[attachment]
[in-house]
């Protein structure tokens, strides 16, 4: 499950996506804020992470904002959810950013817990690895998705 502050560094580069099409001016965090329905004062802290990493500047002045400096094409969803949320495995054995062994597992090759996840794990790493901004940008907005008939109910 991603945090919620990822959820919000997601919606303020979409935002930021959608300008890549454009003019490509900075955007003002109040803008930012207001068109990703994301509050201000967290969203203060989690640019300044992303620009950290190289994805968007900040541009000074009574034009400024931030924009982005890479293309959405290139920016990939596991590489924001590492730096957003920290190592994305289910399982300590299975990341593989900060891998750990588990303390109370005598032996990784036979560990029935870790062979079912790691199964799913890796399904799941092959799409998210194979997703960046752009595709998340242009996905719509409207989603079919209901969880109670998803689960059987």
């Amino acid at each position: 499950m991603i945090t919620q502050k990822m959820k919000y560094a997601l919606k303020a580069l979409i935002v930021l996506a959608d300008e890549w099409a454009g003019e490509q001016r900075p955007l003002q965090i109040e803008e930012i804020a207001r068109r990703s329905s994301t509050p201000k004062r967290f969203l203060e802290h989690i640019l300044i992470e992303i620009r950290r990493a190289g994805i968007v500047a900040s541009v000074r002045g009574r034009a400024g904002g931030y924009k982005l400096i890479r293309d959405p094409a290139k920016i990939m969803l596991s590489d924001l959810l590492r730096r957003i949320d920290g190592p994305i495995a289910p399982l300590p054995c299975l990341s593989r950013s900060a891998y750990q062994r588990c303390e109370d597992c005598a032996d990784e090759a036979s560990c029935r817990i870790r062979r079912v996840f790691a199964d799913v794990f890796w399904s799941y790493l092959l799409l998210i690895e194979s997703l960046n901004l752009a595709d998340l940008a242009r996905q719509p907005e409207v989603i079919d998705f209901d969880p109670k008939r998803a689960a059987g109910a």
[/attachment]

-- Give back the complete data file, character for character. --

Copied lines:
[in-house]
């Protein structure tokens, strides 16, 4: 499950996506804020992470904002959810950013817990690895998705 502050560094580069099409001016965090329905004062802290990493500047002045400096094409969803949320495995054995062994597992090759996840794990790493901004940008907005008939109910 991603945090919620990822959820919000997601919606303020979409935002930021959608300008890549454009003019490509900075955007003002109040803008930012207001068109990703994301509050201000967290969203203060989690640019300044992303620009950290190289994805968007900040541009000074009574034009400024931030924009982005890479293309959405290139920016990939596991590489924001590492730096957003920290190592994305289910399982300590299975990341593989900060891998750990588990303390109370005598032996990784036979560990029935870790062979079912790691199964799913890796399904799941092959799409998210194979997703960046752009595709998340242009996905719509409207989603079919209901969880109670998803689960059987």
């Amino acid at each position: 499950m991603i945090t919620q502050k990822m959820k919000y560094a997601l919606k303020a580069l979409i935002v930021l996506a959608d300008e890549w099409a454009g003019e490509q001016r900075p955007l003002q965090i109040e803008e930012i804020a207001r068109r990703s329905s994301t509050p201000k004062r967290f969203l203060e802290h989690i640019l300044i992470e992303i620009r950290r990493a190289g994805i968007v500047a900040s541009v000074r002045g009574r034009a400024g904002g931030y924009k982005l400096i890479r293309d959405p094409a290139k920016i990939m969803l596991s590489d924001l959810l590492r730096r957003i949320d920290g190592p994305i495995a289910p399982l300590p054995c299975l990341s593989r950013s900060a891998y750990q062994r588990c303390e109370d597992c005598a032996d990784e090759a036979s560990c029935r817990i870790r062979r079912v996840f790691a199964d799913v794990f890796w399904s799941y790493l092959l799409l998210i690895e194979s997703l960046n901004l752009a595709d998340l940008a242009r996905q719509p907005e409207v989603i079919d998705f209901d969880p109670k008939r998803a689960a059987g109910a």